Freitag, 29. Juni 2012

Australien schließt Adoptionsprogramm mit Äthiopien

Die amerikanische Elternorganisation PEAR berichtet, dass die australische Regierung ihr äthiopisches Adoptionsprogramm am 28.06.2012 geschlossen hat. Sie gibt als Begründung die andauernde Unsicherheit, Komplexität und Unvorhersehbarkeit der Situation in Äthiopien an.

Closure of Ethiopia Program - June 2012
Current as at – 28 June 2012
Key points:

  • Australia has closed its intercountry adoption program with Ethiopia, following several years of issues with the Program, a suspension of all adoptions between 2009 and early 2010, as well as long waits and uncertainty for Australian prospective adoptive parents.
  • The Australian Government has taken this difficult decision, in consultation with State and Territory Central Authorities.
  • The best interests and rights of children are the most important consideration for intercountry adoption programs.
  • The adoption environment in Ethiopia has become increasingly unpredictable, complex and uncertain, leaving many prospective Australian parents in limbo for years.
  • The Government has concluded that this uncertainty, combined with obstacles to operating the Program in a sustainable and ethical way into the future, means the Program needs to be closed.
  • The Australian Government has decided to close the Program at this time because it will not impact on any individual Ethiopian children as there are none currently referred to the Program.
  • The Australian Government will continue to support Ethiopia in ensuring that the rights of Ethiopian children are protected.
  • The Australian Government will also continue to support children adopted from Ethiopia and their families in maintaining their cultural links with Ethiopia.
  • Prospective adoptive parents who have paid fees to the Program will have their fees refunded in full. State and Territory Central Authorities will provide advice in relation to whether fees paid to them can be refunded.

Program update
The Ethiopia Program has consistently been Australia’s most complex and challenging program. Information gathered during the April/May 2012 delegation visit confirmed the significant challenges facing the Program.

Growing use of alternative forms of care for children in Ethiopia
Ethiopian children in need increasingly have alternative long-term care options made available to them in Ethiopia.
The Australian Government supports the Ethiopian Government’s efforts to pursue the best interests of their children by facilitating domestic adoptions, long-term foster care arrangements and assisting families in crisis.
Unfortunately for prospective adoptive parents outside Ethiopia, this means that it is likely that there will be fewer children referred for intercountry adoption. This makes the adoption environment challenging and unpredictable, resulting in lengthening waiting times and uncertainty in the adoption process.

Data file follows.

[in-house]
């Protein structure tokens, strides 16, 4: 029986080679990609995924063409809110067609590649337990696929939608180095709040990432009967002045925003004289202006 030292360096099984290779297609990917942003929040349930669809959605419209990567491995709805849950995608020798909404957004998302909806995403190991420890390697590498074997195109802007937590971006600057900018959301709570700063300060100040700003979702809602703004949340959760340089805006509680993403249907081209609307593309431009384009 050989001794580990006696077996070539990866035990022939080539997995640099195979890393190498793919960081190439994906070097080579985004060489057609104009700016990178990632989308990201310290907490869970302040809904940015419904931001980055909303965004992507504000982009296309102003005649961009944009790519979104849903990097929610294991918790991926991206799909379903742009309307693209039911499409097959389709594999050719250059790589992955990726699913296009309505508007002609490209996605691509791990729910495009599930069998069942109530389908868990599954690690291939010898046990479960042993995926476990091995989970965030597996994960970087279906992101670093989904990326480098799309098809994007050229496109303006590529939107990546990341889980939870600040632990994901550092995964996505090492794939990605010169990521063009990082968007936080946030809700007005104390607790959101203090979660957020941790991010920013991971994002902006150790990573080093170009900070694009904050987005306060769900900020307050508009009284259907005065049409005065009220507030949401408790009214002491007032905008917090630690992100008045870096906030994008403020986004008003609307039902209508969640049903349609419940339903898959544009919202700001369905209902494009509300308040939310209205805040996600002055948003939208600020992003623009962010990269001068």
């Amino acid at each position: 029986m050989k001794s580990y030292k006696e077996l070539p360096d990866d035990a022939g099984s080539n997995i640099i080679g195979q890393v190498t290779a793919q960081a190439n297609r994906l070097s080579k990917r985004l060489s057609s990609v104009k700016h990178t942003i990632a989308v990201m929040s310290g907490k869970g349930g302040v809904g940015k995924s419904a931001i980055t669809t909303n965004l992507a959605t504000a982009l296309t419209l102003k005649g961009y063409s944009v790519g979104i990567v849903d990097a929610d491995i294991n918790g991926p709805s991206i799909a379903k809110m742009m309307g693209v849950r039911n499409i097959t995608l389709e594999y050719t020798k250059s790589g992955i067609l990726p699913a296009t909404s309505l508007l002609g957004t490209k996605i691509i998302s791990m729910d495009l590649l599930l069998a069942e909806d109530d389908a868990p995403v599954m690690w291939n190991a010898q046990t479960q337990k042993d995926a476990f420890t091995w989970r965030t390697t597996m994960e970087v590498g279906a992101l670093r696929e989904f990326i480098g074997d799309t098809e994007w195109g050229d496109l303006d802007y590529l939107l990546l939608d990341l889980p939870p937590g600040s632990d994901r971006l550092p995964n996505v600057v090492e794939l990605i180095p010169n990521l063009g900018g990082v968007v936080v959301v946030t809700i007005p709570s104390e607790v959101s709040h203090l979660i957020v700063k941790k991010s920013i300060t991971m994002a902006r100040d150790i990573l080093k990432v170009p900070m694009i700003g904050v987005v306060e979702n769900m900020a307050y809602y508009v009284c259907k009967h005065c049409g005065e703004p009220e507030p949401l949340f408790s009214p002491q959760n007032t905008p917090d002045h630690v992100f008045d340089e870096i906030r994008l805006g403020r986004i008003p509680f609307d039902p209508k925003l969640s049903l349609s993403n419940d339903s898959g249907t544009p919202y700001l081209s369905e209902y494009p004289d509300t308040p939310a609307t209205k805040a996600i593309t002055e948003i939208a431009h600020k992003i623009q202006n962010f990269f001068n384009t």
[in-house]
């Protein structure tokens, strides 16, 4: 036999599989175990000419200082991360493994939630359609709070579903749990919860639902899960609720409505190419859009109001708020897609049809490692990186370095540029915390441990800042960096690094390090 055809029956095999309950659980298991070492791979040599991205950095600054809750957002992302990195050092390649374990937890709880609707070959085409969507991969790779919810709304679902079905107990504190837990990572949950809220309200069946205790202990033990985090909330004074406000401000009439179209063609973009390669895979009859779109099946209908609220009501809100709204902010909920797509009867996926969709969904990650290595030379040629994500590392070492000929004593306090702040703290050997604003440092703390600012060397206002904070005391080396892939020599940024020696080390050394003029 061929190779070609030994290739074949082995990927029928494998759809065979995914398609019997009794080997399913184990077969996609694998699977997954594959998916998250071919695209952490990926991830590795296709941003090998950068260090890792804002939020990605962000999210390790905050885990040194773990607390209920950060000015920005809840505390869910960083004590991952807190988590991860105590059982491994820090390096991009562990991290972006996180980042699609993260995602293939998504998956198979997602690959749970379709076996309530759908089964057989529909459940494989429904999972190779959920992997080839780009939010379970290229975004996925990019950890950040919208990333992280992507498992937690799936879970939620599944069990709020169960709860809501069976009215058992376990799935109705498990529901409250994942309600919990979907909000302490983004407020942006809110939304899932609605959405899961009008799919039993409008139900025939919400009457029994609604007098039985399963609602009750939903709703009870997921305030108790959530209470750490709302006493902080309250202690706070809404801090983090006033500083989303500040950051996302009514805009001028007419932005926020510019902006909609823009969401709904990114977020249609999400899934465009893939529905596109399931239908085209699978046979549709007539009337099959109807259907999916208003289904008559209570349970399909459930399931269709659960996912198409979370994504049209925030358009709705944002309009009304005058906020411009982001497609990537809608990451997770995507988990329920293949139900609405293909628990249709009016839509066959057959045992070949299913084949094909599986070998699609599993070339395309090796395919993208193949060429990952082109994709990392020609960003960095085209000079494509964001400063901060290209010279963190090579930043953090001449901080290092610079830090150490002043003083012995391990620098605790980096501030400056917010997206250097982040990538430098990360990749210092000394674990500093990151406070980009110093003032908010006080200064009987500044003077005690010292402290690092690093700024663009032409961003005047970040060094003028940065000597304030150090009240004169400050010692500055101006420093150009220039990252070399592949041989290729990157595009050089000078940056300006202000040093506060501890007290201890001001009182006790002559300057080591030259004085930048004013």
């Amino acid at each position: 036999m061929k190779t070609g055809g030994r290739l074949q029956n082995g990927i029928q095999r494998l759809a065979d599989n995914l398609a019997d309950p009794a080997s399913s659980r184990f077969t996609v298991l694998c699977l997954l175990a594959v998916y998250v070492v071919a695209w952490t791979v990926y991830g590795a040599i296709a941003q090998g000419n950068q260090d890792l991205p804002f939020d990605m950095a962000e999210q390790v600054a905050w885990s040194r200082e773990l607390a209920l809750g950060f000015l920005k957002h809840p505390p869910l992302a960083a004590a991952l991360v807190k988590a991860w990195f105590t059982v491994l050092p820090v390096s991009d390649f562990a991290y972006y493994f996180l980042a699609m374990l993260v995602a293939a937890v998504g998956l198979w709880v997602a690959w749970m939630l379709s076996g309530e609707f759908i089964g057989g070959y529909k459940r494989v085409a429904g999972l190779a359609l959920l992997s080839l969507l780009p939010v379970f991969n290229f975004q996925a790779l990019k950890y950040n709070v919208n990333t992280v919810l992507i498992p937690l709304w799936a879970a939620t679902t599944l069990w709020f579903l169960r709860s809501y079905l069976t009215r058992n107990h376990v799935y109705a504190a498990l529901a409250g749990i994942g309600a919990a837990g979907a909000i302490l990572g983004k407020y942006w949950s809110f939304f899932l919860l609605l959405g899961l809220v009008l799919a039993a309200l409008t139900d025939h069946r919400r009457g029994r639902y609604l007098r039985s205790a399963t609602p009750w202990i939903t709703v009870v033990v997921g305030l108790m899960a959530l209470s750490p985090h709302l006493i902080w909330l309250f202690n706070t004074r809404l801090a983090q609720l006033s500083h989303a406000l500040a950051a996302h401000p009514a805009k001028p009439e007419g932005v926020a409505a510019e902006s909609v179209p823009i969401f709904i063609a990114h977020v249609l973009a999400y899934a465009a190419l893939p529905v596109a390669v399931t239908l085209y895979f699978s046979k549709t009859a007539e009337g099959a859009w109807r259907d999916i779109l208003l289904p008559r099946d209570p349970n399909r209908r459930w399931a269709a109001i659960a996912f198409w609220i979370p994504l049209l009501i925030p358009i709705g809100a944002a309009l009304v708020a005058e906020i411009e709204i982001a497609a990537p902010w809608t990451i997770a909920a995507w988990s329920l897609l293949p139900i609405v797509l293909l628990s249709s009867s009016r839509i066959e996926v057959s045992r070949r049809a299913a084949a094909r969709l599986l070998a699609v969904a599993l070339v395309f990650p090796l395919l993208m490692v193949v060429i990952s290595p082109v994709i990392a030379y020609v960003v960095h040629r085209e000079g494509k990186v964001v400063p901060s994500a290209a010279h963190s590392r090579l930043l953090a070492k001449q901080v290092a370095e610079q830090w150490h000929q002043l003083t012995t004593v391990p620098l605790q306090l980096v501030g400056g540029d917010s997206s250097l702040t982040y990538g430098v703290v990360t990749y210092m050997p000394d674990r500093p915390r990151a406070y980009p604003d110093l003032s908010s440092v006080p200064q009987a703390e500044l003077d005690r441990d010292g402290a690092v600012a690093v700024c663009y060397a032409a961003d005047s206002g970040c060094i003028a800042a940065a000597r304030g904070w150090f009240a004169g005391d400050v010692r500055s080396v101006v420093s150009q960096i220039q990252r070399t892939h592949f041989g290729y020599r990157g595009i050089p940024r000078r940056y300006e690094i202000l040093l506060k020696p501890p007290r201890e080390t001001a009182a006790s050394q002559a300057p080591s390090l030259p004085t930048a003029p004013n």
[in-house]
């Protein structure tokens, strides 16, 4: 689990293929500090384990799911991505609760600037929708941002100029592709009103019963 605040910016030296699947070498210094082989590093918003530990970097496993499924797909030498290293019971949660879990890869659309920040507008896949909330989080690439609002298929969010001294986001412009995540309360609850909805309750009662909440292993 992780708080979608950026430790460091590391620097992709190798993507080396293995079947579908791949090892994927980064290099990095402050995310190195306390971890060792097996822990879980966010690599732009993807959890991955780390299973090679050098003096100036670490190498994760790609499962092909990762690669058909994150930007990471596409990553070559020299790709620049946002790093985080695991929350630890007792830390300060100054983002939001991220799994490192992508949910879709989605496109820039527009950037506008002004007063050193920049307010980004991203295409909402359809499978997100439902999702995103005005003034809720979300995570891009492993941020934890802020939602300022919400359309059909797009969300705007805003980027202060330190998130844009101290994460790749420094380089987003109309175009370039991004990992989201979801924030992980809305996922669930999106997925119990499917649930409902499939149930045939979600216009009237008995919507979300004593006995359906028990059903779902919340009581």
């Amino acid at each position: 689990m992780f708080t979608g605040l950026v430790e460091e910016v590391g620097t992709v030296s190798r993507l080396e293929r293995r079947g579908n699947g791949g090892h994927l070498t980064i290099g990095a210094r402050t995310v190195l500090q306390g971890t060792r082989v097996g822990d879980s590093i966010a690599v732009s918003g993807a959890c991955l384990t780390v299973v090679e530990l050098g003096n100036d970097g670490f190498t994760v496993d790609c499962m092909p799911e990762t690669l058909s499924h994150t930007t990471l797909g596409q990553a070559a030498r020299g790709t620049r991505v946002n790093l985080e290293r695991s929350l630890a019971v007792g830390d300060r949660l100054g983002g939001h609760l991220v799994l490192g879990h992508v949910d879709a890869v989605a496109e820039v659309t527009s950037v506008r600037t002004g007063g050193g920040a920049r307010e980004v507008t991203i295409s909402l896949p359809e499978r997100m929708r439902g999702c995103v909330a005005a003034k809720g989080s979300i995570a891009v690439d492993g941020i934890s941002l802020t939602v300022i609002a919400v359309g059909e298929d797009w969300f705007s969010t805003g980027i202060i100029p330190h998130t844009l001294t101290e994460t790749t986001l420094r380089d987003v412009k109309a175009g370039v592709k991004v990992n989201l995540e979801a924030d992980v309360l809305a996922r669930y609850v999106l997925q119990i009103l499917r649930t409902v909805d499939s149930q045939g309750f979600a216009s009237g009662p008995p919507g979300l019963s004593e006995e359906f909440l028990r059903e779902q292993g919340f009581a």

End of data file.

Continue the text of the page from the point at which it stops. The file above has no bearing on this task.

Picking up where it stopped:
Changes regarding children in need of adoption and increasing costs
Growing numbers of non-government adoption agencies operating in Ethiopia, and the closure of orphanages due to greater government scrutiny, has led to increased competition for referrals of Ethiopian children to intercountry adoption programs.
This environment makes it difficult for Australia’s Program to continue to operate in a sustainable and ethical manner.
Despite the best endeavours of the Program to manage its community development projects so that they meet both Ethiopian Government requirements and Australian Government standards, the changing environment will make this increasingly problematic in the future, placing additional strain on Program and Government resources.
The Australian Government is confident that, to date, the Program has operated in an ethical manner and it has no concerns in relation to children referred to the Program and adopted by Australian adoptive parents.
Rising costs for adoption program essentials (such as food and accommodation) mean that, if the program was to continue, prospective parents would also face increasing costs.

Arrangements with Service Provider
The Program and its service provider, Wide Horizons for Children, have come to the view that the changing conditions in Ethiopia mean that the volume of intercountry adoptions initially anticipated at the commencement of the arrangement is unlikely to be achieved.
Wide Horizons for Children has also advised that, in light of these changing circumstances, it has decided to partially reallocate its resources and shift more focus from adoptions to its humanitarian activities in Ethiopia.

As a result, the Program and Wide Horizons for Children have agreed to end their arrangement. Given the other issues confronting the Program, Australia will not replace the role of Wide Horizons for Children within the Program.

Keine Kommentare:

Kommentar veröffentlichen